Eight historical societies now preserve the legacy of just one lake, but this could soon change now that six of these organizations tasked with archiving Lake Minnetonka’s history embarked last summer on an exploratory process into more formal collaboration—anything from “realignment” to full consolidation.

The Westonka, Wayzata, Excelsior-Lake Minnetonka, Deephaven and Minnetonka historical societies, as well as the Museum of Lake Minnetonka (aka the steamboat Minnehaha) are part of the reorganization study, which is funded in large part by a $52,000 Heritage Preservation grant secured last June.

Arts Consulting Group is leading the project alongside representatives from each of the historical societies involved. Long Lake’s West Hennepin Pioneer Association and Excelsior’s Minnesota Streetcar Association are not involved in the project.

Overlap in collections, volunteers and donor pools means that the different organizations are often competing for the same resources, said Aaron Person, president of the Wayzata Historical Society who is also running lead on the project.

The archival processes, newsletters and other administrative functions can also be duplicative, he said, and lead to burnout among volunteers—and it’s nearly all volunteers, usually just a “core group” of them, running each organization.

But on a more cosmic scale, there is also the fear that only a fractured interpretation of Lake Minnetonka history exists, its pieces scattered from Wayzata to Westonka. 

“The history of any one of these communities is totally contingent on all of the other communities,” said Person. “History won’t stop at the municipal boundaries.”

VOLUNTEER FATIGUE

On the path to a more complete interpretation of Lake Minnetonka history is the more immediate question of sustainability.

“Preservation is building membership. You can’t pay your rent with a grant,” said Liz Vandam.

Vandam is a volunteer with the Westonka Historical Society (WHS) in Mound. Most Saturday mornings have her archiving the museum’s collections. She also writes its newsletters. And serves as its treasurer.

It’s a picture recreated all along the lake: a small group of people—whether volunteers, members or donors—who keep the network of historical societies going. In Deephaven, it’s just one person.

“We’re so overwhelmed with running the organizations that we don’t have time for the fun stuff,” said Vandam.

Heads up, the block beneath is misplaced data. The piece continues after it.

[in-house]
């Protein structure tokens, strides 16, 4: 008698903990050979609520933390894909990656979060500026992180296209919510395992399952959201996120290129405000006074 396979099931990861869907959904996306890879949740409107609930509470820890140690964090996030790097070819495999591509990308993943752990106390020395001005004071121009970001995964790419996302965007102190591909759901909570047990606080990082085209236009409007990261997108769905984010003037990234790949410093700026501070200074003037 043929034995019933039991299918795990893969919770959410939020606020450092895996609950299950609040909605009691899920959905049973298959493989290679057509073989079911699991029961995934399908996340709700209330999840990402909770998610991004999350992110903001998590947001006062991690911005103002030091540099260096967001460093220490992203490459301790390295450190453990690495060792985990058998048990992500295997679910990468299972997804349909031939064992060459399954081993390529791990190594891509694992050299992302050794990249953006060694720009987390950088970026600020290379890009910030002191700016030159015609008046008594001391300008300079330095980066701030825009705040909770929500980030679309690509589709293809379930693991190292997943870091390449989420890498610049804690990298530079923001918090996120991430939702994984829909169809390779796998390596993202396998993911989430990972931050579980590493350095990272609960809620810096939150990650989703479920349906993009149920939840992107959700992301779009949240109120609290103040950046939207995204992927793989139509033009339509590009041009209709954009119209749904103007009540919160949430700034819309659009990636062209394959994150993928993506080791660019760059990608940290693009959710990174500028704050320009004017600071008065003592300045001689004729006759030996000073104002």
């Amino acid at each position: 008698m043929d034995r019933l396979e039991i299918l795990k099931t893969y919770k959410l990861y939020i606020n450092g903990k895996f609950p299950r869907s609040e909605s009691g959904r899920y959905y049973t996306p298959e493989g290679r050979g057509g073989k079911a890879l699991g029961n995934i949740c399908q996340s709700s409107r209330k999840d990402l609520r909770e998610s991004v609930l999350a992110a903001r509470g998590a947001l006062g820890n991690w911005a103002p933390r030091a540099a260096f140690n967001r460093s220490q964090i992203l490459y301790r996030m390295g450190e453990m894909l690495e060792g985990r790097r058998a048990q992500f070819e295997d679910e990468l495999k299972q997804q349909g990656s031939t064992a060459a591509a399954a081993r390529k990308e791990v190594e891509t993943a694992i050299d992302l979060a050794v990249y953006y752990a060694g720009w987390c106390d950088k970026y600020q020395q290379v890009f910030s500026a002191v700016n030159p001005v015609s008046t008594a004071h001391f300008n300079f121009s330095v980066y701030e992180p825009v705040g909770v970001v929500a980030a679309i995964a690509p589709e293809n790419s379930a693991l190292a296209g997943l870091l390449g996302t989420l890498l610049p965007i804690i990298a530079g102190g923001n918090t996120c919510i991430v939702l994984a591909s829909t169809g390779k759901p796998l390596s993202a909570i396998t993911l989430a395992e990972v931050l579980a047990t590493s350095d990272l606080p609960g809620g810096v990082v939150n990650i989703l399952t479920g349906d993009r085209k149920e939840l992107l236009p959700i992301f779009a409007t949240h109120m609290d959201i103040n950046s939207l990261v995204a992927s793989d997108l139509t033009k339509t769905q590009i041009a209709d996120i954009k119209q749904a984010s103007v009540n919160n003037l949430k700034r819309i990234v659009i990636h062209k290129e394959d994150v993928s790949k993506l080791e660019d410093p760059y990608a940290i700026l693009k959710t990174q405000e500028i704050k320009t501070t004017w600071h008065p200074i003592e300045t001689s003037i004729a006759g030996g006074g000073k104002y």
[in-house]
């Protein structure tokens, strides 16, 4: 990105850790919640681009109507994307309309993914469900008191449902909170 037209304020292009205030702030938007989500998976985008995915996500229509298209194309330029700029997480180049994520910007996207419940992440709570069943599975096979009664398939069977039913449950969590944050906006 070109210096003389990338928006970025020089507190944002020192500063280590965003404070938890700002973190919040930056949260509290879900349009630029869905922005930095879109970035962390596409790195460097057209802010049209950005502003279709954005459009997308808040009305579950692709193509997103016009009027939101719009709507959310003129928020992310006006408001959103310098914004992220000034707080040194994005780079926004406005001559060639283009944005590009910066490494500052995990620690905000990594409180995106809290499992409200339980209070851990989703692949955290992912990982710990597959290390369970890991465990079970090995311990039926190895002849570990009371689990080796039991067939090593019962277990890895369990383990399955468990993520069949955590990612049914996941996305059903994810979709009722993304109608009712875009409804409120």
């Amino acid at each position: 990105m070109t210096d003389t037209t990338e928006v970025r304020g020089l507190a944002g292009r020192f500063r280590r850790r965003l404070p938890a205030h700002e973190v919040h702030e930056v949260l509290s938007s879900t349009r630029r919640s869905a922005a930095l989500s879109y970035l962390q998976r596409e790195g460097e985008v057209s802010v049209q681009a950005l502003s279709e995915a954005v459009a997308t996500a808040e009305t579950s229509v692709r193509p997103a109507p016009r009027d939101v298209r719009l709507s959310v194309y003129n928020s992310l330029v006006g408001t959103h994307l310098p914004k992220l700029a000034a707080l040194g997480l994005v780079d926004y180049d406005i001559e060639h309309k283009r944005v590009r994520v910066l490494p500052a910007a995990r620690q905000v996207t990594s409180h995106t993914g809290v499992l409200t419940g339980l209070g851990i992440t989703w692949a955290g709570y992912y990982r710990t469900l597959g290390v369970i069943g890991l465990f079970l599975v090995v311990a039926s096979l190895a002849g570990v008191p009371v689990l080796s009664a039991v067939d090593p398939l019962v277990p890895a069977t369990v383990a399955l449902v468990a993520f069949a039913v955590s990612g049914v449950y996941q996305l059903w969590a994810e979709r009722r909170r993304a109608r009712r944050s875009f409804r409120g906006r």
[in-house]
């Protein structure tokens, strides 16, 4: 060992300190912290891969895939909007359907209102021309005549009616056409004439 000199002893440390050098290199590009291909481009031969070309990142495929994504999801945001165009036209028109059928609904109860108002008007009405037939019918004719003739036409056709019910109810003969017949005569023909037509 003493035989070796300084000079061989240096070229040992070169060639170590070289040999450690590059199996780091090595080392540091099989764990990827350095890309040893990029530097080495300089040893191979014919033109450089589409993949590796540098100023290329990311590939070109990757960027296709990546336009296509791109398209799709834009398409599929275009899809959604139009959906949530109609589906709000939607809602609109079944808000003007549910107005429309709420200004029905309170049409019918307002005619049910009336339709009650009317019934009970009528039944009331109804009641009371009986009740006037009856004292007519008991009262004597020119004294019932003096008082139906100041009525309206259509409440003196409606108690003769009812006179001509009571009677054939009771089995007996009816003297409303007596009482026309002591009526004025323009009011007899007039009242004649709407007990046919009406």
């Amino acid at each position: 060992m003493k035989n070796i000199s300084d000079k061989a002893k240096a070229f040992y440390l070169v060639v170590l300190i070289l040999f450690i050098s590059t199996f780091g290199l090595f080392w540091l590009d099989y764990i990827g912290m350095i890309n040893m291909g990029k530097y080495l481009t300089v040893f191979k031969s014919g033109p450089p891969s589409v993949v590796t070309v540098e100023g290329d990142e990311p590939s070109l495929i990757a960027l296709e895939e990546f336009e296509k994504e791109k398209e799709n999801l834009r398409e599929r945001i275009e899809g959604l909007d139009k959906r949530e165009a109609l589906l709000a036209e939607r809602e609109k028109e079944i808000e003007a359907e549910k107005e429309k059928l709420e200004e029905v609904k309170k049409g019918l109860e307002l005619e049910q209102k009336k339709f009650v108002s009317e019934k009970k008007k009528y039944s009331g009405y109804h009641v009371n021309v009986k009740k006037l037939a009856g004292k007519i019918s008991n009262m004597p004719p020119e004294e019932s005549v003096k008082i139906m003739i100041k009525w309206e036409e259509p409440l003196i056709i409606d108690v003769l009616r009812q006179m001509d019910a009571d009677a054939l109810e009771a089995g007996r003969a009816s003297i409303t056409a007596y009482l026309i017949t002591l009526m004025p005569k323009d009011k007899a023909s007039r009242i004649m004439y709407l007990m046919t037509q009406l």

The fun stuff is the research: scavenging for new information, creating presentations and displays—the stuff that draws both volunteers and members to these organizations.

But the burnout from everything else is real, said Vandam, who said there’s a “fatigue” in fundraising. There’s a fatigue in the constant volunteer drives, in maintaining the membership rolls, in putting out newsletters, in just the bare administrative piece that comes with running any organization. “It’s a viability piece. We are worried about the future.” 

NOT THE FIRST ATTEMPT

The year was 1966. Great Northern had just sold the Depot in Mound for $1 and one year later, a group of locals banded together to save it from being razed. The amateur preservationists had the Depot moved during the early morning hours to its current location at Surfside Beach. Eventually, they allowed the title to revert to the city for lack of funds.

The Depot still stands, but that newly formed Lake Minnetonka Historical Association was eventually folded into the Westonka Historical Society. Other consolidations along the lake were attempted in the 1990s and again in 2004.

“There have been so many attempts, so this is not the first time that we’ve reached out to try to support each other,” said Vandam.

But this is the first time they have the backing of grant money and the know-how of a consultant. The current exploration is also one with more of a “bottom-up” approach than in past, added Person, who said there are more people involved both on the leadership end and in the input they hope to get from members.

There is a big concern within each of the organizations involved about a potential loss of identity, but Person said he doesn’t see that happening, no matter what the exploratory study recommends. Instead, he said he sees an increase in services offered and a cohesion among residents who may want to support their historical society but, at present, aren’t sure which one.

“We’re all trying to reinvent the wheel,” said Person, adding that there is a “feudalism” in the way Lake Minnetonka’s history is now being told that just doesn’t make sense.

There could also be opportunity to tell a more comprehensive history if organizations shared their collections with each other, he said. “This could be a gateway into our beefing up Native American history […] this could potentially be a first ‘step zero’ for that.”

“We’re constantly looking for history,” added Vandam. It’s usually down to the local historical societies to maintain records of family histories, and Vandam said it’s an intention of WHS to be able to file interviews, obituaries and photographs from all the old homesteads and from anyone who wants their legacy preserved—but it takes people to do that.

The historical societies sent out a survey this month to introduce some of their ideas to their members and get a feel for what their membership wants. For Vandam, she said she’s hoping the survey will get people to look outside of what they know and “be brave enough to see something different.”

“Let’s tell the story about the whole lake,” said Vandam. “That’s what we’re doing, we’re all preserving little pieces of it [and] we’ll keep doing that, preserving our part—but let’s collaborate.”

The organizations expect to have a more solid idea by mid-summer of what that collaboration will look like.

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